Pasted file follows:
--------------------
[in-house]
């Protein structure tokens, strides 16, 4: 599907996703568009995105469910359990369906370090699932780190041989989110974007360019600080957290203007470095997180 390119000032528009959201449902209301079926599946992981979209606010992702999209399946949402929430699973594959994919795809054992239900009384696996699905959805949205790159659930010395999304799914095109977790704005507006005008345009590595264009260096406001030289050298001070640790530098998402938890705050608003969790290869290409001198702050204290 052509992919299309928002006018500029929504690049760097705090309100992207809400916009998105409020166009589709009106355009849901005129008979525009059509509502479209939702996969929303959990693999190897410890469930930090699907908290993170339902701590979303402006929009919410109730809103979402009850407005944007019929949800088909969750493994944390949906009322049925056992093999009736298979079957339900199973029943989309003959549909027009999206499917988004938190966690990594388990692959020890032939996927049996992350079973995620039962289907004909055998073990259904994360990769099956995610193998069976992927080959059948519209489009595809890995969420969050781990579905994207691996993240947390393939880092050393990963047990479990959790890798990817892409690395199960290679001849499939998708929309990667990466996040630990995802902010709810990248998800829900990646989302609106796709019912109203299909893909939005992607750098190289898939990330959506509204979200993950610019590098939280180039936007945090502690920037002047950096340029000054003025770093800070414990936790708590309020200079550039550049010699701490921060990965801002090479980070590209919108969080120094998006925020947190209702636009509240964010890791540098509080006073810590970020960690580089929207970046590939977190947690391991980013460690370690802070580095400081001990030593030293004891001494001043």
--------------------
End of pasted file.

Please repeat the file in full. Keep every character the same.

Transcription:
[in-house]
């Protein structure tokens, strides 16, 4: 599907996703568009995105469910359990369906370090699932780190041989989110974007360019600080957290203007470095997180 390119000032528009959201449902209301079926599946992981979209606010992702999209399946949402929430699973594959994919795809054992239900009384696996699905959805949205790159659930010395999304799914095109977790704005507006005008345009590595264009260096406001030289050298001070640790530098998402938890705050608003969790290869290409001198702050204290 052509992919299309928002006018500029929504690049760097705090309100992207809400916009998105409020166009589709009106355009849901005129008979525009059509509502479209939702996969929303959990693999190897410890469930930090699907908290993170339902701590979303402006929009919410109730809103979402009850407005944007019929949800088909969750493994944390949906009322049925056992093999009736298979079957339900199973029943989309003959549909027009999206499917988004938190966690990594388990692959020890032939996927049996992350079973995620039962289907004909055998073990259904994360990769099956995610193998069976992927080959059948519209489009595809890995969420969050781990579905994207691996993240947390393939880092050393990963047990479990959790890798990817892409690395199960290679001849499939998708929309990667990466996040630990995802902010709810990248998800829900990646989302609106796709019912109203299909893909939005992607750098190289898939990330959506509204979200993950610019590098939280180039936007945090502690920037002047950096340029000054003025770093800070414990936790708590309020200079550039550049010699701490921060990965801002090479980070590209919108969080120094998006925020947190209702636009509240964010890791540098509080006073810590970020960690580089929207970046590939977190947690391991980013460690370690802070580095400081001990030593030293004891001494001043």